Supreme Court on repeated applications for relief from sanctions: The attention of the Supreme Court was given over to relief from sanctions applications in the case of Thevarajah v Riordan 23 in December 2015. The appellant failed to comply with an order for disclosure and found itself on the wrong end of an ‘unless order’, which it then breached. An application for relief from sanctions was made and refused such that the appellant was disbarred from defending the claim which proceeded to trial. The day before the trial started, and armed with new solicitors, a fresh application for relief from sanctions was made, this time supported by an affidavit and accompanied by full disclosure of the documentation envisioned by the original order. The trial judge granted relief but that decision was overturned by the Court of Appeal on the basis that the appellant had failed to show that there was any material change in circumstance between his two applications for relief.

Delivering the unanimous decision of the Supreme Court, Lord Neuberger emphatically approved the approach  to  relief  applications  set  out  in  Mitchell 24 and Denton.25  He also endorsed the words of Rix LJ in Tibbles v SIG plc (trading as Asphaltic Roofing Supplies) 26 when Rix LJ explained that a court which was asked to exercise its r.3.1(7) power to vary or revoke an order (which reasoning has equal validity in the context of an application for relief under r.3.9) should only normally do so if there had been a material change of circumstances since the order was made, where the facts on which the original decision had been made had been misstated or where there had been a manifest mistake on the part of the judge in formulating the order. As such, Lord Neuberger made clear that it was not normally open to a party subsequently to ask for relief which effectively required that the original interlocutory order refusing relief be varied or rescinded, unless there had been a material change in circumstances since the order was made. Further, the fact that the appellant had latterly complied with the unless order would not usually be a material change of circumstances entitling a party to make a second application for relief from sanctions.

Proof if ever it was needed that Mitchell and Denton are here to stay, and that any party in breach of an unless order who seeks relief from sanctions should put all their effort and energy into complying with the order before their first application for relief from sanctions is heard.

Court sends a message on court fees: In Lewis v Ward Hadaway 27 31 claimants issued professional negligence claims at or near the end of limitation against their former conveyancing solicitor. The relevant letters of claim indicated that each claim was worth hundreds of thousands of pounds but the claim forms deliberately stated the value of the claim being brought to be less than £15,000 so that a much reduced claim fee was paid to the court. In every case the claim forms were then amended before service to reflect the larger claims and the balance of the correct fee was then paid. In a bold move, no doubt informed by a long history of dealing with the particular firm of solicitors instructed by the claimants who had found themselves in trouble for employing a similar practice in other cases, the defendant applied to strike out the claims on the basis that the claimant’s conduct in issuing claim forms at a deliberate undervalue in order to stop time running for limitation purposes amounted to an abuse of the process of the court or otherwise likely to obstruct the just disposal of the proceedings.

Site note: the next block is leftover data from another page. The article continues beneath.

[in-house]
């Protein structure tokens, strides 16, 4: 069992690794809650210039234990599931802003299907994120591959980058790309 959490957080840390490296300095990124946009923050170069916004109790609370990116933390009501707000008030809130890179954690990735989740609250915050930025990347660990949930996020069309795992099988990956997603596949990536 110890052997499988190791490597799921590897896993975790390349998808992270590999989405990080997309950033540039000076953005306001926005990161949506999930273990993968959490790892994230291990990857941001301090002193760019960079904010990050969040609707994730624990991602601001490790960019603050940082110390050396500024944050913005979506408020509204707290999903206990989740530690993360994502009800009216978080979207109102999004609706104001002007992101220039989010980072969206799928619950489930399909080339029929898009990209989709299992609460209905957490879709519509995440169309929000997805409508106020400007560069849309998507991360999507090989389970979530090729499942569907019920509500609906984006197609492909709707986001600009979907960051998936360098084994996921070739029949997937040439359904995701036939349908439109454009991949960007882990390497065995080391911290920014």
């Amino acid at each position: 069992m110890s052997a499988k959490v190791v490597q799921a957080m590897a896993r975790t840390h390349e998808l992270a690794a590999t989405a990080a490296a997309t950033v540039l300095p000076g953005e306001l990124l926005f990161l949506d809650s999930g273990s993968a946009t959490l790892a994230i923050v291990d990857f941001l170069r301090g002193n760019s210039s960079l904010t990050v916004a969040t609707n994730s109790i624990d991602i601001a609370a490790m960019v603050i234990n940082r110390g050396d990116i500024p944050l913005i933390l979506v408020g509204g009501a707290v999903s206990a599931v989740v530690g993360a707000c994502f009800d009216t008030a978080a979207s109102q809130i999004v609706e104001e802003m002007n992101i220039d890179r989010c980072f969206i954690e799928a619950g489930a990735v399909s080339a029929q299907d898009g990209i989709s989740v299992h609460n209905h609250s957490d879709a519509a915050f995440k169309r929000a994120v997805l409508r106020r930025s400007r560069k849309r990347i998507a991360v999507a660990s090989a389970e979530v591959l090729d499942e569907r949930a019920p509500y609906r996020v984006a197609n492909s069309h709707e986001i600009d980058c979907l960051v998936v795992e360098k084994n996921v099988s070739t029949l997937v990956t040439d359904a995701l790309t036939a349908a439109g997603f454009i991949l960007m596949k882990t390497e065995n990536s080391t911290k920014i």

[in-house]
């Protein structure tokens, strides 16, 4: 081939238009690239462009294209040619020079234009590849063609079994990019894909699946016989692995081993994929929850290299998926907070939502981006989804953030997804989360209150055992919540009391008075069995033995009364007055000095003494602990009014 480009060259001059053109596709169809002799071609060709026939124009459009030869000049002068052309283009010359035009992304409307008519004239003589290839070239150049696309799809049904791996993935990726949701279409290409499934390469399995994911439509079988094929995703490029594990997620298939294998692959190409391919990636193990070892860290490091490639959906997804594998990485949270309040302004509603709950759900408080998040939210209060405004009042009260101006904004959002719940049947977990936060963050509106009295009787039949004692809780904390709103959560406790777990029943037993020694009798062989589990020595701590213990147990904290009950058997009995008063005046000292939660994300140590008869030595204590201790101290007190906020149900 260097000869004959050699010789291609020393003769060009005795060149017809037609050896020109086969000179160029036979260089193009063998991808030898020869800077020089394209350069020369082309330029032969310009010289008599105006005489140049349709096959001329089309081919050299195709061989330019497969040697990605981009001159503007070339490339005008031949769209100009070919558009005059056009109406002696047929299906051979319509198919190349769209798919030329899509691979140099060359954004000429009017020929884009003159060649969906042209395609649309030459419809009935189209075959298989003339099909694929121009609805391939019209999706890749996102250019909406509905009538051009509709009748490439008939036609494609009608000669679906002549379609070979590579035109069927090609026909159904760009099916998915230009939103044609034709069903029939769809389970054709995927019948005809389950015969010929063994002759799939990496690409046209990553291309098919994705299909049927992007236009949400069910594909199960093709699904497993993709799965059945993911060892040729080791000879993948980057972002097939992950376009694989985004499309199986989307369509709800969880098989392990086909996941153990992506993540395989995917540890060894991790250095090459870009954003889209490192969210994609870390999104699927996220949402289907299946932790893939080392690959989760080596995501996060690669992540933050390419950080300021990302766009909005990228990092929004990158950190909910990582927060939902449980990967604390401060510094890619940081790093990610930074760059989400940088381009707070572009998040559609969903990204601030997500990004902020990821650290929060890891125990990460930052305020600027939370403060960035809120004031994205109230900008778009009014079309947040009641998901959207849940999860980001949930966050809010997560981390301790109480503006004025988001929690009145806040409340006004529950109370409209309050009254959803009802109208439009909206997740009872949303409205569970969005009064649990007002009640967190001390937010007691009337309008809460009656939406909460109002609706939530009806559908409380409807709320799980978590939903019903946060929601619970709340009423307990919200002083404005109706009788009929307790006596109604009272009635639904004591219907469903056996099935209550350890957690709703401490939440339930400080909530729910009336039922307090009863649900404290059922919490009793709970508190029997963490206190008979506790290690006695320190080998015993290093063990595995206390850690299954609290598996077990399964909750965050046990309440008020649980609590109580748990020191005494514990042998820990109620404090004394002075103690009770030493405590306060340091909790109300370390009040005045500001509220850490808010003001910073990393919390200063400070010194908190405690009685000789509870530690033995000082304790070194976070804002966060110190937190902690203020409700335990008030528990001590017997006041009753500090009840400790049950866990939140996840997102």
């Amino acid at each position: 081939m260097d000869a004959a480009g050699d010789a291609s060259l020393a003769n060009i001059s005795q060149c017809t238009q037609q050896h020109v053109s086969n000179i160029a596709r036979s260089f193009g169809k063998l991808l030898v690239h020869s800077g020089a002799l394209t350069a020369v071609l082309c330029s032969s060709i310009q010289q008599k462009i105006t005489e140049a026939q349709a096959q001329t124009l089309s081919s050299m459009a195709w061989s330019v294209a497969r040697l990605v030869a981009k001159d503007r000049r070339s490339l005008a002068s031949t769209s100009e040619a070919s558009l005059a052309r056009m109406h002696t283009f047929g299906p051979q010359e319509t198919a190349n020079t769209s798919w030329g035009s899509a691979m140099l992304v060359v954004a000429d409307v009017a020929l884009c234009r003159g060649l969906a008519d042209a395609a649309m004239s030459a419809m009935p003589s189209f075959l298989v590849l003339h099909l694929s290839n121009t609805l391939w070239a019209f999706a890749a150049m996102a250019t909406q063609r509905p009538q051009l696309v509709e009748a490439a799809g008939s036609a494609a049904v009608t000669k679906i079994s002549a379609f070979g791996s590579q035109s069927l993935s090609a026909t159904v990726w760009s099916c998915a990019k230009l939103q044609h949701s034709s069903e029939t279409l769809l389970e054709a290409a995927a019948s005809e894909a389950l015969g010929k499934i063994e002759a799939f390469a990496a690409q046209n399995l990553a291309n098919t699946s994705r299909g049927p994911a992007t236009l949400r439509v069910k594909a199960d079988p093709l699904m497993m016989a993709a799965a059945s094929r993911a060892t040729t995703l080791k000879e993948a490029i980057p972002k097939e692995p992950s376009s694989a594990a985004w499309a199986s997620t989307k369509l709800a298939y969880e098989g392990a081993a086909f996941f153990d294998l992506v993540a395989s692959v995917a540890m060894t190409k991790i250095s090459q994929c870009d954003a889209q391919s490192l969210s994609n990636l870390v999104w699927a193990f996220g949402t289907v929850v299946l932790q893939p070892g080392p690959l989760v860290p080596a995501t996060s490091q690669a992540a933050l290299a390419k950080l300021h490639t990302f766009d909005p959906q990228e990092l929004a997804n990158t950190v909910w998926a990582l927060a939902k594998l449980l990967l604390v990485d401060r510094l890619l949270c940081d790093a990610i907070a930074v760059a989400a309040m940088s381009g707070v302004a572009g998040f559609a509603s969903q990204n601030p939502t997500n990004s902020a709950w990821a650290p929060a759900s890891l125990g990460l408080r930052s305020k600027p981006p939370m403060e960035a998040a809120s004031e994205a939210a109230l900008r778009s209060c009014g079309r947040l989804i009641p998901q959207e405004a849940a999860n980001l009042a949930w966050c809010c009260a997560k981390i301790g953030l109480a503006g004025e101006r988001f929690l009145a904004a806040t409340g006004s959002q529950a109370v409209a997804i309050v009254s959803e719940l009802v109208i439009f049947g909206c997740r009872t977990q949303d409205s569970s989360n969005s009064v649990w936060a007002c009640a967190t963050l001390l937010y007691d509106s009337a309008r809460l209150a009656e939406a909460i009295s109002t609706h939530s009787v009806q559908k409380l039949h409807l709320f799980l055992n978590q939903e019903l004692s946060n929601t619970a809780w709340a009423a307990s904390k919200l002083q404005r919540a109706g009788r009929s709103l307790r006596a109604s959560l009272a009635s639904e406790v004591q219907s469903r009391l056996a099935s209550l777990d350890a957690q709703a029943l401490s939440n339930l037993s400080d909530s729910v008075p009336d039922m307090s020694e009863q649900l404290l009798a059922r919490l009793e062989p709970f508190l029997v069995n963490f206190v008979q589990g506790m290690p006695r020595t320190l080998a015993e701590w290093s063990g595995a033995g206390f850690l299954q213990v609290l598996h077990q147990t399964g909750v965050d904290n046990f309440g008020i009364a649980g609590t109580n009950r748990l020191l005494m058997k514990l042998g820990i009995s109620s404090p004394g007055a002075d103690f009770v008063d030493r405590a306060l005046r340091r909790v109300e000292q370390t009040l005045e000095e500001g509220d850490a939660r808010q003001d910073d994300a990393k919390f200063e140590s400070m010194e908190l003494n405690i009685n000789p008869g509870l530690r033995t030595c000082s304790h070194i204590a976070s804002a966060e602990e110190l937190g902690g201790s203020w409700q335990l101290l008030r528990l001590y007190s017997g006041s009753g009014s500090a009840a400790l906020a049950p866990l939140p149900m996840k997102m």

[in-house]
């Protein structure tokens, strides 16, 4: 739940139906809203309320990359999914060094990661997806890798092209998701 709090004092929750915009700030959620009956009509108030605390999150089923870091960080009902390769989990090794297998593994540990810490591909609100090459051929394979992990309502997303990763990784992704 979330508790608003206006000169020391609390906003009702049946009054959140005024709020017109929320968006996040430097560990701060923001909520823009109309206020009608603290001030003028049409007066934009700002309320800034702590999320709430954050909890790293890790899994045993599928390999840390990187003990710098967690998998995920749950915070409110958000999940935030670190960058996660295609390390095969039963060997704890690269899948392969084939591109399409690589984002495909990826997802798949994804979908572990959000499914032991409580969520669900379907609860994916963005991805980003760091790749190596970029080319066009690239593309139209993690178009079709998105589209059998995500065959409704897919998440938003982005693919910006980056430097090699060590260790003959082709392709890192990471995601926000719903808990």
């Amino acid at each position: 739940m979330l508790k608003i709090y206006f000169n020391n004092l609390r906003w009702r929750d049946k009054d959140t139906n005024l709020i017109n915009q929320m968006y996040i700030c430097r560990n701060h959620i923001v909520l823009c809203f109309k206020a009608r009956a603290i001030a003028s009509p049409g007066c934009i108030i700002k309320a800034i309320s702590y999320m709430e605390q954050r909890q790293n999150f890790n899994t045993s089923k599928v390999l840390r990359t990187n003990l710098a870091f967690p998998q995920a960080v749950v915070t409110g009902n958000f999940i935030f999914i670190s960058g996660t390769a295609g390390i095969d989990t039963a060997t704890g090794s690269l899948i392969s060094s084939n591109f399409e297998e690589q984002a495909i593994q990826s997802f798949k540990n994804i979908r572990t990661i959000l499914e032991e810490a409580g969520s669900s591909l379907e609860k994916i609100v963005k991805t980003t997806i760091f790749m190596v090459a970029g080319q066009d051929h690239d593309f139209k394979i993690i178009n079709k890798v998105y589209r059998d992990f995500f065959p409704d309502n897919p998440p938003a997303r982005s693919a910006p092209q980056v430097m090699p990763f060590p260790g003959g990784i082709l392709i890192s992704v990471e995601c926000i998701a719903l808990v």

John Male QC, sitting as a deputy High Court judge, found that the claimant used the court process for a purpose or in a way which was significantly different from the ordinary and proper use of that process and such conduct did amount to an abuse of process. However, as the potential liability of the defendant for the claims was £9m and given the limited prejudice caused to the defendant by the claimant’s conduct, particularly as they had delayed in making their application and could still take limitation points in any event,28 he went on to find that it would be disproportionate for the claims to be struck out in consequence of that abuse of process.

Albeit personal injury claims will often increase in value over time as expected recovery periods fail to eventuate, the profession is suitably warned that the practice of paying deliberately low court fees to stop limitation running has (on more than one occasion) been considered an abuse of process and is an extremely risky tactic to employ in the current climate. Practitioners might also have noticed that district judges are increasingly issuing orders at allocation stage for the payment of the proper issue fee where it is obvious that there has been an attempt to save money in the short term by understating the true value of the claim.